The same goes for language regarding homosexuals and sport. Heartstopper’s Nick, a star rugby player, insists that the not-so-sporty Charlie join the team, and anti-gay jokes inevitably ensue. It was important to show why these jokes were inherently problematic, Ingold says, by “including a phrase like ‘being gay doesn’t mean you’re bad at sports.’ So, it was about thinking about subtle ways to counter stereotypes, but in a way where we weren’t preachers.

LGBTQ+ consulting roles on TV are on the rise. Netflix’s recent hit, Sex Education, enlisted writer Temi Wilkey’s friend, Jodie Mitchell – who is non-binary – as a consultant to ensure an accurate and authentic portrayal of the show’s first non-binary character. , Cal (played by non-binary artist Dua Saleh), while the HBO drama Euphoria hired Scott Turner Schofield, a transgender actor, producer and activist, as a consultant on the show.

Hunter Schafer as Jules in Euphoria
Eddy Chen/HBO

Schofield, who also worked as an inclusion consultant on Zoe Lister Jones’ reboot of The Craft and upcoming Disney Plus series Zombies 3, did sensitivity reading on the scripts for Euphoria, formed the team on how to be respectful of LGBTQ+ actors on set, and has also been a resource for the director and LGBTQ+ actors, including trans actor Hunter Schafer (who plays trans teenager Jules Vaughn) as they were shooting some scenes.

Like Ingold, Schofield is clear that his work required a very different set of skills than a trans actor/writer/director might bring to the table, and that he “run the gamut from art to HR.”

“The point is, and I say this in all of my workshops: you can’t just lean on the trans person for your entire upbringing, can you? ” he says. “As a trans artist myself and as an activist for two decades now, I have kind of a broad and deep perspective of what things look like culturally. So like Sam [Levinson] written specifically for the role of Jules but also in other lines that arise around LGBTQ+ topics, I step in and my role is to give Sam the artist, a more nuanced understanding of how things might land in the community.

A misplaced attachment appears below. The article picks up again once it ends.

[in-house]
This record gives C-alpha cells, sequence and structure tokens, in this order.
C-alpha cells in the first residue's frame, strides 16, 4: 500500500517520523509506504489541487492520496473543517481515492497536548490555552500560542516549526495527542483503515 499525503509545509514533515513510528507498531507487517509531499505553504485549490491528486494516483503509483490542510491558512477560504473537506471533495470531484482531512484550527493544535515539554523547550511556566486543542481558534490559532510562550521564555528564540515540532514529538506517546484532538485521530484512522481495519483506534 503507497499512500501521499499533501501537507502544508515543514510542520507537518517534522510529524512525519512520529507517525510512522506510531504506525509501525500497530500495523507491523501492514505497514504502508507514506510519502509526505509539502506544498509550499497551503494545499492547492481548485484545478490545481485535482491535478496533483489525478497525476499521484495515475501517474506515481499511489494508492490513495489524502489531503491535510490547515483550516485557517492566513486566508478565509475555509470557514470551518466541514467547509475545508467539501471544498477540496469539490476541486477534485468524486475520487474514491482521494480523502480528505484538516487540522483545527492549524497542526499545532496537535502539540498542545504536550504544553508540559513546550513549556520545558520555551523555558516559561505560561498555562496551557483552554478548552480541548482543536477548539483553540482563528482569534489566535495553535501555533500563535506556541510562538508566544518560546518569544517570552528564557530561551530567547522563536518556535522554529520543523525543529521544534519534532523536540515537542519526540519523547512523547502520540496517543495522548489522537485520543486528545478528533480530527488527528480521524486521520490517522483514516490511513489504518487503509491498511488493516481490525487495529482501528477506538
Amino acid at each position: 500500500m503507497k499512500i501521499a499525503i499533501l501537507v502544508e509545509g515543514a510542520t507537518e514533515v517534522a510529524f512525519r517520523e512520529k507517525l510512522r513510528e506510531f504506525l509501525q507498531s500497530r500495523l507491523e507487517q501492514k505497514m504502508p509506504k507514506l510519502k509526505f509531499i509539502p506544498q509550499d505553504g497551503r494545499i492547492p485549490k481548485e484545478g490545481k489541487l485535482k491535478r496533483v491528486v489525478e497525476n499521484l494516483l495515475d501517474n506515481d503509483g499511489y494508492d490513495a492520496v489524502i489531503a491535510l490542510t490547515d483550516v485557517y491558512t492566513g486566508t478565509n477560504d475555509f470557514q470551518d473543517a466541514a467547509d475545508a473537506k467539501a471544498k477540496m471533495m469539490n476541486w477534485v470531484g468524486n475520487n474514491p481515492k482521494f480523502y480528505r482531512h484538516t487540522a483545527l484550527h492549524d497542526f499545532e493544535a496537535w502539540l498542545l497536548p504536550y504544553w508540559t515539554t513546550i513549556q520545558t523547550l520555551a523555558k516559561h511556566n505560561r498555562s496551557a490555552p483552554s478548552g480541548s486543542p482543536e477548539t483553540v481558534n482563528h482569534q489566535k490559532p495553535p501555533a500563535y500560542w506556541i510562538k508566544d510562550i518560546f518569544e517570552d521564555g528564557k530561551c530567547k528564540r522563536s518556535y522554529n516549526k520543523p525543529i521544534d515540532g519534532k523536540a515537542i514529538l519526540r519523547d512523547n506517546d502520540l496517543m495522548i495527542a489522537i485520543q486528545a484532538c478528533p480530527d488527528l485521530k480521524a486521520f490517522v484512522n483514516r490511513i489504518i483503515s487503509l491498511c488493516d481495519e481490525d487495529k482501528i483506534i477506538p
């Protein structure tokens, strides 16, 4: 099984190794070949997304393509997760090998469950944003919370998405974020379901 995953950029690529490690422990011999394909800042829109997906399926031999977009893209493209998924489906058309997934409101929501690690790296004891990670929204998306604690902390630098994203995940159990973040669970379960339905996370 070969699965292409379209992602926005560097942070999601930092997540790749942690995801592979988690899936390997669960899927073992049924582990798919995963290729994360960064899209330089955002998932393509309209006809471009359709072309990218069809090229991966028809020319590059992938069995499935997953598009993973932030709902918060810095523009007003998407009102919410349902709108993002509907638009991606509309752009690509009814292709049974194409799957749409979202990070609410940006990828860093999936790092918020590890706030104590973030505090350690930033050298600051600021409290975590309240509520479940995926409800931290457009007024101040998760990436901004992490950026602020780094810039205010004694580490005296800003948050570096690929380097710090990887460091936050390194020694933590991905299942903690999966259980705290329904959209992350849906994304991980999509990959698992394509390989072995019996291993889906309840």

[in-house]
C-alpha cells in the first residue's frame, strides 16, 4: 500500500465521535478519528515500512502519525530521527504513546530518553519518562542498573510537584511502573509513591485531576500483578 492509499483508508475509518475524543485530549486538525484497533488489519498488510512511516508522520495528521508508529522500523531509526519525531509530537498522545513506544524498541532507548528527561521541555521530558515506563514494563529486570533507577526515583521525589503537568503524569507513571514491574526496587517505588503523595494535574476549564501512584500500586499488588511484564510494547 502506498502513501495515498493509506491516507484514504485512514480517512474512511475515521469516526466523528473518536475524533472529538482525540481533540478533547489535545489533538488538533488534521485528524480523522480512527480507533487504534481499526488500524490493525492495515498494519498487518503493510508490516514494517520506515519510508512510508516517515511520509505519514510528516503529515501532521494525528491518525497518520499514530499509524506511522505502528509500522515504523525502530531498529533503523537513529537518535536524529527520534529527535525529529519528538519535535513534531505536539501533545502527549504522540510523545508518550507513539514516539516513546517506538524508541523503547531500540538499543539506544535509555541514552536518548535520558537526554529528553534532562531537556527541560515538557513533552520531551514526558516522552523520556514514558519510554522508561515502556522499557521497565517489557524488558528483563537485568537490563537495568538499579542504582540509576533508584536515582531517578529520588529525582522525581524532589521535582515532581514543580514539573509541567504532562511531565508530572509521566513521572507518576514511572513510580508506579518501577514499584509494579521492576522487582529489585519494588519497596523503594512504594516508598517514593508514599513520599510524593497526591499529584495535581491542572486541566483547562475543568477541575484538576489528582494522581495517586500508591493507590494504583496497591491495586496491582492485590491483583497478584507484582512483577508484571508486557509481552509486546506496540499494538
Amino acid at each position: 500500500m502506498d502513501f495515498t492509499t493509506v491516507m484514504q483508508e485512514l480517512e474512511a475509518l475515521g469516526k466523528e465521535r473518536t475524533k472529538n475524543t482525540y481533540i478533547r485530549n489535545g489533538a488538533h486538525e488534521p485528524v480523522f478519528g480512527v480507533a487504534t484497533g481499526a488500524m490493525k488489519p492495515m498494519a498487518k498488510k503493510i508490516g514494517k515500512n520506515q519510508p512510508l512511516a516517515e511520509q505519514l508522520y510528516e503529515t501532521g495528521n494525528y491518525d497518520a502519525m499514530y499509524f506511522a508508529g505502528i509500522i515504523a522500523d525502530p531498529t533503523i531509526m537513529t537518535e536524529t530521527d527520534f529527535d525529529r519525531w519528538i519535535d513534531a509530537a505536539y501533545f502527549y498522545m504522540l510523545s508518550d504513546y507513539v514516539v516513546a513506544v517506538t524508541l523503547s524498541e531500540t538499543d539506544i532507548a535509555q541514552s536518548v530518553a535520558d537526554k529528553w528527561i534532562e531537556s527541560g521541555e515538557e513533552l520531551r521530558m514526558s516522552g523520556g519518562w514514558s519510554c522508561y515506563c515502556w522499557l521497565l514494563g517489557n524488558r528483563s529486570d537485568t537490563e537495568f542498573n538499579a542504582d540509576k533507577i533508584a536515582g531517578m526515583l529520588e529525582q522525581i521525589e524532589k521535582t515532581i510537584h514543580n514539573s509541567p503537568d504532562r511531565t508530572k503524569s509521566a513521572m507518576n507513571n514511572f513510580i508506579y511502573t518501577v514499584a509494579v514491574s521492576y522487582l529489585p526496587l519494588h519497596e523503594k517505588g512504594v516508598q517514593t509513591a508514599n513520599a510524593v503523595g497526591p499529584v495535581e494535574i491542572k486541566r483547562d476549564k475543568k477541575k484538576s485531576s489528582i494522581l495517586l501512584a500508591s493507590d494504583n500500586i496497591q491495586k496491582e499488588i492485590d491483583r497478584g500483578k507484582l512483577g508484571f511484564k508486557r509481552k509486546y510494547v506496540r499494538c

He mentions being particularly proud of Jules’ special standalone episode between Seasons 1 and 2, titled “F**k Anyone Who’s Not a Sea Blob”, which Schafer co-wrote with Levinson. The episode examines Jules’ relationship with gender performance, trauma, and co-dependency.

“The way it changed from the beginning to what you saw was so many conversations,” Schofield says. “I think what came out of this is a masterpiece in terms of trans representation. Other networks do trans transition stories 101 or coming out stories and we were able to say something so profound.

Zendaya and Hunter Schafer in Euphoria
Eddy Chen/HBO

Ingold thinks production companies are starting to realize the importance of hiring LGBTQ+ consultants thanks to a big call from the public for authentic representation: “I think we’re at a point where it’s really obvious to the public if the characters are written in a way that seems symbolic, and for people who aren’t necessarily from that community, it becomes easy to spot.

Should every LGBTQ+ show hire a consultant? Ingold believes that to produce successful and popular shows like Heartstopper and Euphoria that feel truly true to the experiences of LGBTQ+ people, production companies need to invest in roles like his. “I think the time of performance for performance is coming to an end and it’s really about having meaningful stories and characters that audiences can connect with,” he says. “Because that’s really what’s going to change things.”

Heartstopper is available to stream on netflix now. Discover more of our Drama coverage or visit our tv guide to see what’s tonight.

Sign up for Netflix from £6.99 per month. Netflix is ​​also available on Sky Glass and Virgin Media Stream.

The latest issue of Radio Times is on sale now – Subscribe now to have every issue delivered to your doorstep. For more on TV’s biggest stars, listen to the RadioTimes Podcast with Jane Garvey.


Comments are closed.